It’s a process that’ll be repeated if any more of the white stuff manages to fall.
Hammonds, the manager of Streets and Sanitation, remarked on the brief snow event during Friday’s annual inspection of the city’s snow removal equipment.
The event is typically held around the end of October or the first of November before the start of winter. It’s done so crews can make sure every piece of equipment in the fleet is in good working condition.
“It’s the earliest snowfall I ever recall,” Hammonds said. “We had crews working overnight. We salted a few bridges and a few high spots that were shaded. We didn’t have a whole lot of problems, just a few areas and some sidewalks around city buildings.”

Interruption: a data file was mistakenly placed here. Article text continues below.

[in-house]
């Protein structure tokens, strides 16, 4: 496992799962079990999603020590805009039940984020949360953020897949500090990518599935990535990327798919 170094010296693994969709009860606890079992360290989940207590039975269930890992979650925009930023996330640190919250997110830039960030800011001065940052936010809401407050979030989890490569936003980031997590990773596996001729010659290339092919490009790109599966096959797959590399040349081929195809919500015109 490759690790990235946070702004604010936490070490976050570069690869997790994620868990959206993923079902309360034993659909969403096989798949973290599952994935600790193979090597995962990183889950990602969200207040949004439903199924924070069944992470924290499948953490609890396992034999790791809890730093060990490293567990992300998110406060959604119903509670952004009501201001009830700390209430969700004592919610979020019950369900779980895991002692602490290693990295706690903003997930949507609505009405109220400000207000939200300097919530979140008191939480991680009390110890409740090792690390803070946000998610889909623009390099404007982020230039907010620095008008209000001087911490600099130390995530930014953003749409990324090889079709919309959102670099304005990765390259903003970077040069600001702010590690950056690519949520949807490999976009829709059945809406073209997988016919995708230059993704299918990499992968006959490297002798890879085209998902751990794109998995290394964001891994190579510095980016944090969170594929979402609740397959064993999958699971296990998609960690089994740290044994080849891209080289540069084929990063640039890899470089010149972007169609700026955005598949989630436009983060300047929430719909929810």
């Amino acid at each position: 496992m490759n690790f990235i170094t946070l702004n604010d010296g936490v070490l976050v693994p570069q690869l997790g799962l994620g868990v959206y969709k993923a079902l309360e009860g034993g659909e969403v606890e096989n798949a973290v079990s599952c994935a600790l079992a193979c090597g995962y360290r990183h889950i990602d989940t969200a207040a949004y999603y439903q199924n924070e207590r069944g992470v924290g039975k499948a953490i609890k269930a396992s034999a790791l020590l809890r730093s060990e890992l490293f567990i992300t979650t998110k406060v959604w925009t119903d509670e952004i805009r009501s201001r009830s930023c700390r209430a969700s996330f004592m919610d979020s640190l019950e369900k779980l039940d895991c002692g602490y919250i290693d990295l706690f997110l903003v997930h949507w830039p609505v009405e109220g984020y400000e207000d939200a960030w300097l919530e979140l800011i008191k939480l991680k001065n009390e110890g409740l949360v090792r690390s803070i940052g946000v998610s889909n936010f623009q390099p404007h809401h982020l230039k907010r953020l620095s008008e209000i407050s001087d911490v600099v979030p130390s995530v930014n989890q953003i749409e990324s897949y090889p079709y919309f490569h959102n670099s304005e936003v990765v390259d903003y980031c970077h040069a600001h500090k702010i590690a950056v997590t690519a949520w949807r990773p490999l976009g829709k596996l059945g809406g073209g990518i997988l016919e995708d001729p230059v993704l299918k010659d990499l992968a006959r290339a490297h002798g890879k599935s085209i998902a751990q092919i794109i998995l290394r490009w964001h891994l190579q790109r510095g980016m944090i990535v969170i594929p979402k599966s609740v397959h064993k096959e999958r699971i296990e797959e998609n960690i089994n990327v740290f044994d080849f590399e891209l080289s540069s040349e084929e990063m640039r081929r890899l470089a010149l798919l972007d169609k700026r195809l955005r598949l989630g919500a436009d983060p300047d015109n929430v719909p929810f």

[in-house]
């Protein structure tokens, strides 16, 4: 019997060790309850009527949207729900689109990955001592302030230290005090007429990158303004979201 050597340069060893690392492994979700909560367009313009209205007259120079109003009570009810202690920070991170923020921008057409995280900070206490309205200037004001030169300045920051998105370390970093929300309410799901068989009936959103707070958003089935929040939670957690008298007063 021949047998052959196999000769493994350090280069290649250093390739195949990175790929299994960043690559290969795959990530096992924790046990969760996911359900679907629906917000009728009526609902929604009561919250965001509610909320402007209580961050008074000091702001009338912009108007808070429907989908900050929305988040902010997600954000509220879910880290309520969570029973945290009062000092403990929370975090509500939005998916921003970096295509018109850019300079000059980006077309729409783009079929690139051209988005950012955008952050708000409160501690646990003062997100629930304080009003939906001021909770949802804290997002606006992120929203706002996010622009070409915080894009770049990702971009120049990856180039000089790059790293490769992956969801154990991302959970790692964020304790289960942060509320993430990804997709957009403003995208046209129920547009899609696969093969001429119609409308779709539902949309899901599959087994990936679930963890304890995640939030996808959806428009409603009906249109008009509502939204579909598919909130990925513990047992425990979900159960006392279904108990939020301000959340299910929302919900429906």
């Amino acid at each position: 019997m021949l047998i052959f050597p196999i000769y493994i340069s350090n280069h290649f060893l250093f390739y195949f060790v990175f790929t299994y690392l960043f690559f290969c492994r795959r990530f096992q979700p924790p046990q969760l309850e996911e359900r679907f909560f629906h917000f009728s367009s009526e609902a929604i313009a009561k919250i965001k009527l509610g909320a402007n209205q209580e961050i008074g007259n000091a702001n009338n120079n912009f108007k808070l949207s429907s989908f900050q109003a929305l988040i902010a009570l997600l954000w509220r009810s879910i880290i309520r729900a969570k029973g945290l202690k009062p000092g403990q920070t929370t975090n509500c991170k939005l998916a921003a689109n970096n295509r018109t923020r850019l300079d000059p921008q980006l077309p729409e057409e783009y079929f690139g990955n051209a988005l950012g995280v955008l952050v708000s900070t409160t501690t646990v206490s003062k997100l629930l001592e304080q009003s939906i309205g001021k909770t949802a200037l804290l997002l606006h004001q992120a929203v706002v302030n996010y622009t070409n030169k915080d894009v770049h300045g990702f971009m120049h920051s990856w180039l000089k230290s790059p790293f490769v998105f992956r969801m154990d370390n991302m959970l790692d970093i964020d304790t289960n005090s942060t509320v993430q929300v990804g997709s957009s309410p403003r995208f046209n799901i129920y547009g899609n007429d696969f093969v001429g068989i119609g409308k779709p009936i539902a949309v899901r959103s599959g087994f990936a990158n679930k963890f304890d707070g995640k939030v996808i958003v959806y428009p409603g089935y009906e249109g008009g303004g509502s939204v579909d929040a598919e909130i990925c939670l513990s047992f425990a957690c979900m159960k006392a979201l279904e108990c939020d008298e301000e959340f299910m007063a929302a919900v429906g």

During Friday’s inspection, all of the trucks were lined up, plows and salt spreaders were attached, and the nearby storage tower was packed to the ceiling with road salt. New to the snow removal fleet this year are three orange tractors with snowplows.
Hammonds said the tractors are normally used to mow the rights-of-way within the city.
“We actually used one or two of them last year and they worked out pretty well. So we went ahead and added a blade to the third one,” Hammonds said. “They’re very maneuverable, have four-wheel-drive and can get around pretty good.”
Here’s a list of vehicles Kingsport has in its fleet to tackle the round-the-clock job of removing snow and ice from city streets.
— 19 pickups
— 9 single-axle trucks
— 9 tandem-axle trucks
— 3 pretreatment trucks
— 3 tractors with snow plows
Kingsport has 3,800 tons of salt on hand, with contracts in place with a Johnson City company to procure an additional 5,000 tons if necessary. Over the last 10 years, Hammonds said, the city has averaged six snow events annually and has used approximately 2,500 tons of road salt each year.